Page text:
In the Journals

Undiagnosed prediabetes common among men with primary infertility

Many men presenting with primary infertility also had undiagnosed prediabetes, and these men were more likely to have lower circulating total testosterone and sex hormone-binding globulin, according to findings from a cross-sectional study published in BJU International.

Luca Boeri

“A significant number — approximately 15% — of primary infertile men had criteria suggestive of undiagnosed prediabetes,” Luca Boeri, MD, a urology resident in the division of experimental oncology at IRCCS Ospedale San Raffaele in Milan, told Endocrine Today. “Moreover, infertile men with prediabetes are at a greater risk for hypogonadism, higher DNA fragmentation index values and idiopathic nonobstructive azoospermia status.”

Boeri and colleagues analyzed data from 744 white men evaluated at a single center for infertility (defined as not conceiving a pregnancy after at least 12 months of unprotected intercourse) and diagnosed with male factor infertility between September 2015 and September 2017. Men underwent two consecutive semen analyses, both showing below standard values for normal semen parameters according to WHO criteria, and provided fasting blood samples. Researchers measured lipid profiles, HbA1c, fasting glucose, follicle-stimulating hormone, luteinizing hormone, 17-beta-estradiol and total testosterone. Prediabetes was defined as fasting glucose between 100 mg/dL and 125 mg/dL (impaired fasting glucose), 2-hour plasma glucose concentration between 140 mg/dL and 199 mg/dL following a 75-g oral glucose tolerance test (impaired glucose tolerance) or HbA1c at least 5.7%.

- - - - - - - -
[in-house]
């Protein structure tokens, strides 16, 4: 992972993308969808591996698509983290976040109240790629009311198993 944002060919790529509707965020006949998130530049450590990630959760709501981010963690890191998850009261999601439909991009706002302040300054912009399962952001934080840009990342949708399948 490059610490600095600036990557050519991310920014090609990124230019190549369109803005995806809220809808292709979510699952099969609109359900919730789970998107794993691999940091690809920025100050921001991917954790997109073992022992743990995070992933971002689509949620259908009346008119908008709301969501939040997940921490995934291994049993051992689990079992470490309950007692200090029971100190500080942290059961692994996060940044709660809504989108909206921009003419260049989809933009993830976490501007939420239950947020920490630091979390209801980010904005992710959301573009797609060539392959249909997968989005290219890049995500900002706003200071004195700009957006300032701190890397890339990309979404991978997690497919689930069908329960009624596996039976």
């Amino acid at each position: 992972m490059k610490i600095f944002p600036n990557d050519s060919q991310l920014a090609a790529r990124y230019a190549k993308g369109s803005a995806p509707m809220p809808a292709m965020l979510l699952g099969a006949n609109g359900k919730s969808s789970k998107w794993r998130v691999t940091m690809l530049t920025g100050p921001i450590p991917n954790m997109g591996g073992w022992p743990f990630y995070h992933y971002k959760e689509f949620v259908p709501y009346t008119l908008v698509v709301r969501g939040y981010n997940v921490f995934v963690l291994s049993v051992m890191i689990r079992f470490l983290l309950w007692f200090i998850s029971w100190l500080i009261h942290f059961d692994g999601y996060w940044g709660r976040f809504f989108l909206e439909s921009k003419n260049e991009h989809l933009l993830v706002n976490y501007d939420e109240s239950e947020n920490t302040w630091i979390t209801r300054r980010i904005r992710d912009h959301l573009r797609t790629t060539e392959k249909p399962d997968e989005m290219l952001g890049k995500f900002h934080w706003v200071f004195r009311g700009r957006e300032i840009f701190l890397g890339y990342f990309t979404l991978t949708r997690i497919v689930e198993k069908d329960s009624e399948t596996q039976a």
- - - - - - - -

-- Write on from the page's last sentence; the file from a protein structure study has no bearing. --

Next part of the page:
Within the cohort, 114 men (15.4%) had prediabetes.

The researchers found that men with prediabetes and primary infertility tended to be older, had higher comorbidity scores and lower levels of total testosterone and SHBG, but higher levels of follicle-stimulating hormone and estradiol vs. men without prediabetes (P .04 for all comparisons).

Idiopathic nonobstructive azoospermia occurred more frequently in men with prediabetes vs. men without prediabetes (33.3% vs. 12.9%; P < .001). Additionally, researchers observed higher DNA fragmentation index values and a greater number of DNA fragmentation index values of at least 30% in men with prediabetes vs. men without prediabetes (P .02 for all). In Spearman’s correlation analysis, the higher the fasting glucose, the greater the DNA fragmentation index value (r = 0.31; P < .001). Researchers did not observe a correlation between seminal parameters and fasting glucose level.

In logistic regression models, the researchers found that older age (OR = 1.01; P = .001), follicle-stimulating hormone levels (OR = 1.03; P = .03) and idiopathic nonobstructive azoospermia (OR = 1.91; P = .04) were independently associated with prediabetes. Results persisted after adjustment for BMI, Charleston comorbidity index score and testicular volume.

“Since prediabetes is a common but underdiagnosed condition and has been considered a relevant risk factor for the further development of metabolic and cardiovascular diseases, our results stress the importance of glucose metabolism investigation during every basic infertility workup,” Boeri said. “Moreover, the early identification of a prediabetes status is clinically relevant in order to adopt preventive strategies to attempt and reduce sequelae of a misunderstood and long-standing poor glycemic control.”

Boeri said their model, based on age, follicle-stimulating hormone levels and idiopathic nonobstructive azoospermia status, showed a good clinical benefit when applied to select patients at higher risk for prediabetes, and should be investigated further. – by Regina Schaffer

For more information:

Luca Boeri, MD, can be reached at the Division of Experimental Oncology, Unit of Urology, URI-Urological Research Institute, IRCCS Ospedale San Raffaele, University Vita-Salute San Raffaele, Via Olgettina 60, 20132, Milan, Italy; email: luca.boeri@hotmail.it.

Disclosures: The authors report no relevant financial disclosures.